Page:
Climate of Opinion

What do Americans think about climate change and environmental regulation?

Public opinion has been moving toward greater acceptance of the realities of climate change and the need for action.  According to an April report by the Pew Charitable Trust, over half of Americans think the environment should be a priority for the next President, and over forty percent say that for climate change.  Both figures are much higher than they were when Obama took office.  Not surprisingly, there is a big partisan split on the issue, but among Republicans, millennials are far more pro-climate action than their elders.  In general, young people are the most concerned about climate change, with the elderly on the other end of the spectrum. It’s little wonder that some Republican strategists reportedly view climate change as an “electoral time bomb.”

Growing support for climate action reflects a broader shift in American opinion to the Left.  There has actually been a long-term trend toward greater belief in government regulation, dating back sixty years, with lots of ups and downs along the way.  But there’s been a particularly strong movement in the past couple of years, apparently in reaction to the excesses of the Trump Administration.  In a July poll, 62% of Americans disapproved of the Trump’s actions on climate change.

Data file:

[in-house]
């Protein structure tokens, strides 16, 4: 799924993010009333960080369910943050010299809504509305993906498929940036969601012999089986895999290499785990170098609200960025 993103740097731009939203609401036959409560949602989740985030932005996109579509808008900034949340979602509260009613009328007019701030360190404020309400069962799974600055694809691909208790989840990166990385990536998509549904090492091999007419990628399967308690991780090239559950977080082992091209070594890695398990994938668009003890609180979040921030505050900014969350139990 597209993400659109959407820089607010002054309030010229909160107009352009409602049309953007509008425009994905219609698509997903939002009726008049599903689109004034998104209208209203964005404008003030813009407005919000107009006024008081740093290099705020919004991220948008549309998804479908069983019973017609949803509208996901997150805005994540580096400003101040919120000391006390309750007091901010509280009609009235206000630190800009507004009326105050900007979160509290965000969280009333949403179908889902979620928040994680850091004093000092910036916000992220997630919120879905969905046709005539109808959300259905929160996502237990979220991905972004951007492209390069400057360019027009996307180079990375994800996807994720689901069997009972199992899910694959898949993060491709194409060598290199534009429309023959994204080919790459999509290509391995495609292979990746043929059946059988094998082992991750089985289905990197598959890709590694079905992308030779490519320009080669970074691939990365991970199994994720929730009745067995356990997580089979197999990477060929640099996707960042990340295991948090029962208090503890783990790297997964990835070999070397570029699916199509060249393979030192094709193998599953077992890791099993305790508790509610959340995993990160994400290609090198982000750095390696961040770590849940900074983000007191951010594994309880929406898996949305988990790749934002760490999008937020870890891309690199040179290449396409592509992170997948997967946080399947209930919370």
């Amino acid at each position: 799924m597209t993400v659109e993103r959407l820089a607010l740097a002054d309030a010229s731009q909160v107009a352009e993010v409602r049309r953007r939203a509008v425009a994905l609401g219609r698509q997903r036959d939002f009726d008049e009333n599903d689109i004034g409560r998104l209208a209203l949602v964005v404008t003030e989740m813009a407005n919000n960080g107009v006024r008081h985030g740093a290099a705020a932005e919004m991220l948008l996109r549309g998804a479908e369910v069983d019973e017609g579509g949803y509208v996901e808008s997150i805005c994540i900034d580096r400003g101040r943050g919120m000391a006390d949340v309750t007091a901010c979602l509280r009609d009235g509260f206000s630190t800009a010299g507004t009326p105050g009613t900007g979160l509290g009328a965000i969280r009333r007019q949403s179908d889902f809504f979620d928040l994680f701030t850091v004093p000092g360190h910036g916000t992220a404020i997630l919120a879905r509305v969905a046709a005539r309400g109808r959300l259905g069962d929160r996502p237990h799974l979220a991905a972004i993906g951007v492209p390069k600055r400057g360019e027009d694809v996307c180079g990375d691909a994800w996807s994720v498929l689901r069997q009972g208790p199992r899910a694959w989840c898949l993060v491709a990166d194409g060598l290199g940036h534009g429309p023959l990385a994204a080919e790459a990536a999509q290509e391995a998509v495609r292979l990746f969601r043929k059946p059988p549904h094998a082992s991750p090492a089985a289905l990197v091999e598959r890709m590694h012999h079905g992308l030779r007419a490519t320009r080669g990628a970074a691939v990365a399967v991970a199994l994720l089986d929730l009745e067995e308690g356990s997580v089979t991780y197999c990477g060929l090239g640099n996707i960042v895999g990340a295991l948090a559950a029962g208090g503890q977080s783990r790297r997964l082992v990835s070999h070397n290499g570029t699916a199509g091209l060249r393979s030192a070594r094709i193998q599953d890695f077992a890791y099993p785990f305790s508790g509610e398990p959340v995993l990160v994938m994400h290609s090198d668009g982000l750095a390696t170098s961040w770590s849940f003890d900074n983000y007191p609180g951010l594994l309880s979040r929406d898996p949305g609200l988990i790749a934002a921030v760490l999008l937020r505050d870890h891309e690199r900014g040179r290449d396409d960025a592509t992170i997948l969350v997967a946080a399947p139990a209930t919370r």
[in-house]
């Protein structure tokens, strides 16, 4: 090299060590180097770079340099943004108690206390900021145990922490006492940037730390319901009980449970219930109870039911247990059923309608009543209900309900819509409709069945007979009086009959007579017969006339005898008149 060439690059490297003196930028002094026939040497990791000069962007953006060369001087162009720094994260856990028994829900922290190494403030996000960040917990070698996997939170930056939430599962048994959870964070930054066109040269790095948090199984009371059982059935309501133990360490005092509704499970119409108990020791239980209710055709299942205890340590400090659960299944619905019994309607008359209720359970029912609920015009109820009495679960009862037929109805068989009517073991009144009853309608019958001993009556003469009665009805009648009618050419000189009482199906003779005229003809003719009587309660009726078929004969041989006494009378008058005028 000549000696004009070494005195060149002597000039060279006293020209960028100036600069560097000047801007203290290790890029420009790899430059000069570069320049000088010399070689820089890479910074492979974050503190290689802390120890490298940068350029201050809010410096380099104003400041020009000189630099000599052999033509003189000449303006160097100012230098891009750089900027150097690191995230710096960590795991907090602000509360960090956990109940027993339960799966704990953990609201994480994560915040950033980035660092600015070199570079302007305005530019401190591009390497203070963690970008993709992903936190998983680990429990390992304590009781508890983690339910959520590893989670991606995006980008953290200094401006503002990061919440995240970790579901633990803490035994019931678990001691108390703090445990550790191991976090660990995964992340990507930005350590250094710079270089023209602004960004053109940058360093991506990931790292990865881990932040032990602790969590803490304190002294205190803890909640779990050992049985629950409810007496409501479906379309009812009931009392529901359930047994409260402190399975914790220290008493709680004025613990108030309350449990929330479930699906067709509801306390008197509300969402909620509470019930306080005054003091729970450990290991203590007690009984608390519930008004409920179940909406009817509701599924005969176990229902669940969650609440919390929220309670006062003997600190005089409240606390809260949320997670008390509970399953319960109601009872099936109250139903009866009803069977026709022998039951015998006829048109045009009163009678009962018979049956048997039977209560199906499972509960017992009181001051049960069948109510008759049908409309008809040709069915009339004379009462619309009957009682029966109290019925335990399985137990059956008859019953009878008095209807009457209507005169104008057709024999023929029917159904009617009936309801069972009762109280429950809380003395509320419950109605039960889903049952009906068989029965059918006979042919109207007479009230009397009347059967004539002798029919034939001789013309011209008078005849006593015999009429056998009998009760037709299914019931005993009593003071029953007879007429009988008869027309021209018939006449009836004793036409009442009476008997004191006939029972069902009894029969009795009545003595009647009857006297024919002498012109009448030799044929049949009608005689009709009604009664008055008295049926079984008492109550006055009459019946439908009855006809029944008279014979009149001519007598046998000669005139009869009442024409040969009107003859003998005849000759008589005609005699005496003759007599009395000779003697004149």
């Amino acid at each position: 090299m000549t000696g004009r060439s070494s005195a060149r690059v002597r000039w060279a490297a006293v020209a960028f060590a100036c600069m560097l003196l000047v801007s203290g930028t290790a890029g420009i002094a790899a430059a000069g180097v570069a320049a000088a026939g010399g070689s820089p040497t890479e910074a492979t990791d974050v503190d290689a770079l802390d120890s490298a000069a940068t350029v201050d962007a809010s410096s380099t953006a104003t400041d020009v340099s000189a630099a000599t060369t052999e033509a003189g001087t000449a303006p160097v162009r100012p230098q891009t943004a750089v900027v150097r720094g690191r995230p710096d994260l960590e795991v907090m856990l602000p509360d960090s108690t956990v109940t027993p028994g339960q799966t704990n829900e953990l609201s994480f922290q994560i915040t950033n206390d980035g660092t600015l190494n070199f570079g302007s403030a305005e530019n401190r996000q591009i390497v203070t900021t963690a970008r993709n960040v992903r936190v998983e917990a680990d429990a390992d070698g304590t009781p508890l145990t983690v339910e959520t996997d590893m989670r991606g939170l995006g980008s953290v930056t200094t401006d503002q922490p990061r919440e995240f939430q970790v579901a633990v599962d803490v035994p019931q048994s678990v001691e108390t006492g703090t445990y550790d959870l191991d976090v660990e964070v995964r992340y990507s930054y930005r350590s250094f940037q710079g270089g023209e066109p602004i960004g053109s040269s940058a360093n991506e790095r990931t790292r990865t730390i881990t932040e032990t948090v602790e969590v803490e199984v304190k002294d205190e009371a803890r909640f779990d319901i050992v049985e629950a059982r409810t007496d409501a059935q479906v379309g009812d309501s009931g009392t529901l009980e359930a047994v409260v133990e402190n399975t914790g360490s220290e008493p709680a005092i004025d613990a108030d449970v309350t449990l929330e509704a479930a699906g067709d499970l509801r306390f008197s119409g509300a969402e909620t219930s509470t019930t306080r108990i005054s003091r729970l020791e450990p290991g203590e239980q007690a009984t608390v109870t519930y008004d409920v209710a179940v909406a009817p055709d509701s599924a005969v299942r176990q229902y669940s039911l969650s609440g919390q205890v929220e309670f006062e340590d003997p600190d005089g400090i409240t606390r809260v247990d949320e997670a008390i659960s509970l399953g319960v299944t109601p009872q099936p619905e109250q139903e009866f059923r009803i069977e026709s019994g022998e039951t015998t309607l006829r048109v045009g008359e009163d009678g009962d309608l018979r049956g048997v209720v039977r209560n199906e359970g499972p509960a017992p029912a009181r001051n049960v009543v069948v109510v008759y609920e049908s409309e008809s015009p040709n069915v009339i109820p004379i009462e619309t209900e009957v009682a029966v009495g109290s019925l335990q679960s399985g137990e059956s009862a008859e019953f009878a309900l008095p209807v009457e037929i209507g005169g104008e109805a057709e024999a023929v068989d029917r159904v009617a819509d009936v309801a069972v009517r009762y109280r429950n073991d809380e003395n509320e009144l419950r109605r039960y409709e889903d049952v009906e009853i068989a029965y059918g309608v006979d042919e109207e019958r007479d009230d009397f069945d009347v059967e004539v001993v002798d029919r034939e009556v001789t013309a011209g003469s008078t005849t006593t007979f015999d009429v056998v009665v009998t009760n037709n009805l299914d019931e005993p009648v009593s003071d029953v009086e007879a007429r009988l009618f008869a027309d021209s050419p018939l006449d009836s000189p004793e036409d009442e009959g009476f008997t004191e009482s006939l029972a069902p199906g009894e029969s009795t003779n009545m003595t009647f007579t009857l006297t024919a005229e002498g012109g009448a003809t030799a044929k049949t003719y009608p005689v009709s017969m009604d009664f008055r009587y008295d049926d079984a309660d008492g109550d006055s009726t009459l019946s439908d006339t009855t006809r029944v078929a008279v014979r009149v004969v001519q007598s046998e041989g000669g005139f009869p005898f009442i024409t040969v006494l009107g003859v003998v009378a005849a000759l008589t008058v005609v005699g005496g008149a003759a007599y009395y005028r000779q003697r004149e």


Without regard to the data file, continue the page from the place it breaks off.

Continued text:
The age division within Republicans also highlights the need to avoid lumping categories of people together and then imagining them as homogeneous.  White working class voters are a case in point.  According to an article in the NY Times, here are substantial differences among members of the group.  Democratic-leaning members of the group tend to be younger and are more likely to be women than Republican leaning members.  The Democratic leaning members are much like other Democrats in their views.  The Republican leaning members are particularly different from the Democrats on issues of race and immigration.   About thirteen percent of white working class voters are unaligned politically – their views on social issues are akin to the Republicans, but they are greatly worried about economic issues.  Treating working class voters as a single construct obscures all these differences.

To the extent public opinion is moving in a liberal direction, it may be difficult for the Republican Party to accommodate the trend.  According to another article in the Times, the GOP is now something of an outlier internationally.  The Democratic Party is just a bit to the left of the average party in Canada and Europe.  But the GOP is to the Right of any of its counterparts and is veering toward far-Right parties.  For instance, the Dems are much closer to the British conservative party than is the GOP.

In short, we leaving in interesting political times.  To the extent that national trends favor the Democrats, that should help expand government action on climate change. But as the last election showed, Republican support is still strong, and that support may be enough to keep them in power when combined with the U.S. electoral system’s tilt toward the rural areas where the GOP is strongest.

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About Dan

Dan Farber has written and taught on environmental and constitutional law as well as about contracts, jurisprudence and legislation. Currently at Berkeley Law, he has al…

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